Meade Gougeon was excited in 2008. “I’m using Six10 for everything!” he said. He was working on his sailing canoe in Florida. In every phone conversation we had, he seemed to find a new use for Six10, “… even for composite layups because of its ‘shear thinning’,” a phrase new to me.
In May of 2018, a perfect application came along for Six10—the teak gunwales capping the plywood endgrain on my prototype Clam Girl.
The following photos detail some recent cabin sole repairs made by the owner and crew of Jester, a 2005 C&C 99. Jester is well equipped and has been meticulously maintained by her skipper and only owner, Greg Horvath. Jester has only sailed in fresh water and is stored indoors during the winter. She is also the boat I’ve raced aboard here in Saginaw Bay as well as around the Great Lakes including the Port Huron to Mackinaw Race and the Ugotta Regatta in Harbor Springs. Continue reading →
There are those who still question the longevity of an epoxy composite structure. They state that the technology is still too new to know how it will hold up long-term. Some have said that epoxy composites fail in the tropic heat; other critics have warned of the hazards of wood and freshwater. However, I’ve recently visited several boats that are living testimony to the long-term reliability of epoxy composites. Of course, careful construction and good Continue reading →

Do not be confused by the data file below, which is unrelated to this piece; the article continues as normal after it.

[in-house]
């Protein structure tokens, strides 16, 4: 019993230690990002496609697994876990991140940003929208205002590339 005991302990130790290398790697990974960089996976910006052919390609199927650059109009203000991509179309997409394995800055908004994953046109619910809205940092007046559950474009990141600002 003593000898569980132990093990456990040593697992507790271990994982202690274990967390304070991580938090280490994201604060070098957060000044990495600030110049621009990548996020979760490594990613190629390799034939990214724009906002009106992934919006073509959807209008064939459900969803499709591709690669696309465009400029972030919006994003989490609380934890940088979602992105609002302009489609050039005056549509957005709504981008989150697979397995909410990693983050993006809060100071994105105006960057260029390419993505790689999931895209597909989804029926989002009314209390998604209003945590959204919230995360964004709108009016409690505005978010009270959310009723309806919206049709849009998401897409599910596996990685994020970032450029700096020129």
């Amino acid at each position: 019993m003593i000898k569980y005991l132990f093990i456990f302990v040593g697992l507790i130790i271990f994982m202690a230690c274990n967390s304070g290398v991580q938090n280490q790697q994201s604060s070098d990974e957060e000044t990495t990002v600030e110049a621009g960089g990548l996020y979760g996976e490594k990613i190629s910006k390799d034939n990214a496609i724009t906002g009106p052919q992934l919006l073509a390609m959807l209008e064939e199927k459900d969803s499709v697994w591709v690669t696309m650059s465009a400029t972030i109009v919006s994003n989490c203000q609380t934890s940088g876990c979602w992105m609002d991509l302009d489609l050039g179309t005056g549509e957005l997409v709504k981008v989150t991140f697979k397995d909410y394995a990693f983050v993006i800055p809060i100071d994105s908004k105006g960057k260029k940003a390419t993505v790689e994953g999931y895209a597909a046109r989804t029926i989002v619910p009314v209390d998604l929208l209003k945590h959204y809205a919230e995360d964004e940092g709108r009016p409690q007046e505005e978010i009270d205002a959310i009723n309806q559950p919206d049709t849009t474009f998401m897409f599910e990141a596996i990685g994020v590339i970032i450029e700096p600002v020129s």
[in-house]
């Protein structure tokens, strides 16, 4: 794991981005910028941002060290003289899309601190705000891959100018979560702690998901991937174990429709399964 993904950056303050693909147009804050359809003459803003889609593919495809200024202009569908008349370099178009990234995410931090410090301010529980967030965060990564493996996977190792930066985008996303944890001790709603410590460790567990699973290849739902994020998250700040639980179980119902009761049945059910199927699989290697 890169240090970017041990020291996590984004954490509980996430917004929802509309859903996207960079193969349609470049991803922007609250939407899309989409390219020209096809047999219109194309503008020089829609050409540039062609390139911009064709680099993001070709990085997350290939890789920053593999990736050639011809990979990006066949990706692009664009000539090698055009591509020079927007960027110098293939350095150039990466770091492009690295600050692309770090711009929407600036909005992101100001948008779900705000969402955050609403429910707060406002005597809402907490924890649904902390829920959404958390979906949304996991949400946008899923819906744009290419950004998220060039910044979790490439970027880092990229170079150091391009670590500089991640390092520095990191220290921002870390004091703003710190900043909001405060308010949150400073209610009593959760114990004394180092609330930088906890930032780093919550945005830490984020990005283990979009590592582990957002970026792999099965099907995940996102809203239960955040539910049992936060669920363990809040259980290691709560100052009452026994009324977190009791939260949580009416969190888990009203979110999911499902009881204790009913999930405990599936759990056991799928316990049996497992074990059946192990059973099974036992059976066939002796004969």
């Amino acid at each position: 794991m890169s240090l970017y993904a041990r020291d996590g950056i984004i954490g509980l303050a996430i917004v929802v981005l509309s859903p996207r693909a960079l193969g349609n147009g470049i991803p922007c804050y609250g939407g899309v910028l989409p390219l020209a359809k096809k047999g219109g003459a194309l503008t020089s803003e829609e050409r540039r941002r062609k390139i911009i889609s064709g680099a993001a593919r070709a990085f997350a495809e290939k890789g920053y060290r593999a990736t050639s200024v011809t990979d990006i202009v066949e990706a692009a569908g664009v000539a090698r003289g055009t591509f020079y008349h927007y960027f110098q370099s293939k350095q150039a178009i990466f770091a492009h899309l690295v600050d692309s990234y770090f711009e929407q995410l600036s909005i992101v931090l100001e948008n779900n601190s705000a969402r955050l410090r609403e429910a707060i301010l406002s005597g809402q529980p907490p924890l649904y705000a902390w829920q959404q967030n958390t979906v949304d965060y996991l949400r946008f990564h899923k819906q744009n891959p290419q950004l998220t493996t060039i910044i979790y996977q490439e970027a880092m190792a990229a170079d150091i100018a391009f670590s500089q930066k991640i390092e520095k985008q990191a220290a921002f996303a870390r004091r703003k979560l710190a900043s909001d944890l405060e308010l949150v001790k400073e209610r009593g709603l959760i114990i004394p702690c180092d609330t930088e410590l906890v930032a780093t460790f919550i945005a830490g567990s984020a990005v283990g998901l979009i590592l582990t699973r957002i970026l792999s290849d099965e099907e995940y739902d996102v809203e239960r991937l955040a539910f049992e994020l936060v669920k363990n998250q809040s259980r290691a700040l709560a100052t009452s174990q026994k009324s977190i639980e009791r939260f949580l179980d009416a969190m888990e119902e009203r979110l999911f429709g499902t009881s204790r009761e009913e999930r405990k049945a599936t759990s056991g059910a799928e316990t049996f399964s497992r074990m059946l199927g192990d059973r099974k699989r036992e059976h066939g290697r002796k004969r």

When it comes to meeting the challenges of the marine environment, no wood so nicely fits the bill as teak. Teak is a strong, hard, rot-resistant material. A naturally oily wood, teak will withstand the assault of the marine environment better than any other wood species. Teak is well suited for a variety of interior and exterior applications—from elegant teak and holly cabin soles to rugged toerails and handrails. Oiled, varnished or left natural, teak presents a rich, subtle beauty that is synonymous with traditional watercraft and quality. Continue reading →
This is a project which will give your stainless steel helm’s wheel a beautiful wooden look, a softer and sturdier feel. Mine looks great and, with a new teak cockpit table, really improves the look of the helm station. It is done by wrapping the wheel with pieces of teak that have been hollowed out and rounded over, then epoxied together. The end product feels heavier than the stainless steel wheel, is about ½“ greater in diameter, and is beautiful. Continue reading →